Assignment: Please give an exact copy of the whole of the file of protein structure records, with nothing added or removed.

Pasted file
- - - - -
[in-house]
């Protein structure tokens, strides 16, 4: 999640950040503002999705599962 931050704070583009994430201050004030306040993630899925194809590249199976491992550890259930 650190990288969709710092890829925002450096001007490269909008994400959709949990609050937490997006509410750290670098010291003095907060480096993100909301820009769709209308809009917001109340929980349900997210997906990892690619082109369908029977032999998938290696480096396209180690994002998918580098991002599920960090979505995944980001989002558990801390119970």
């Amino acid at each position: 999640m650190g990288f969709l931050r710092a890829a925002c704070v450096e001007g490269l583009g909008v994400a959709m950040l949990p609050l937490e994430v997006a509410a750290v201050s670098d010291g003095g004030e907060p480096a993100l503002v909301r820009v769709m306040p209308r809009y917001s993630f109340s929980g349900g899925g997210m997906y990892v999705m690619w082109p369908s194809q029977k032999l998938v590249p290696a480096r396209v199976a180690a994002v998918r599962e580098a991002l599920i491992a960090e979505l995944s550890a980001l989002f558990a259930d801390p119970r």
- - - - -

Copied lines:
[in-house]
């Protein structure tokens, strides 16, 4: 999640950040503002999705599962 931050704070583009994430201050004030306040993630899925194809590249199976491992550890259930 650190990288969709710092890829925002450096001007490269909008994400959709949990609050937490997006509410750290670098010291003095907060480096993100909301820009769709209308809009917001109340929980349900997210997906990892690619082109369908029977032999998938290696480096396209180690994002998918580098991002599920960090979505995944980001989002558990801390119970």
């Amino acid at each position: 999640m650190g990288f969709l931050r710092a890829a925002c704070v450096e001007g490269l583009g909008v994400a959709m950040l949990p609050l937490e994430v997006a509410a750290v201050s670098d010291g003095g004030e907060p480096a993100l503002v909301r820009v769709m306040p209308r809009y917001s993630f109340s929980g349900g899925g997210m997906y990892v999705m690619w082109p369908s194809q029977k032999l998938v590249p290696a480096r396209v199976a180690a994002v998918r599962e580098a991002l599920i491992a960090e979505l995944s550890a980001l989002f558990a259930d801390p119970r």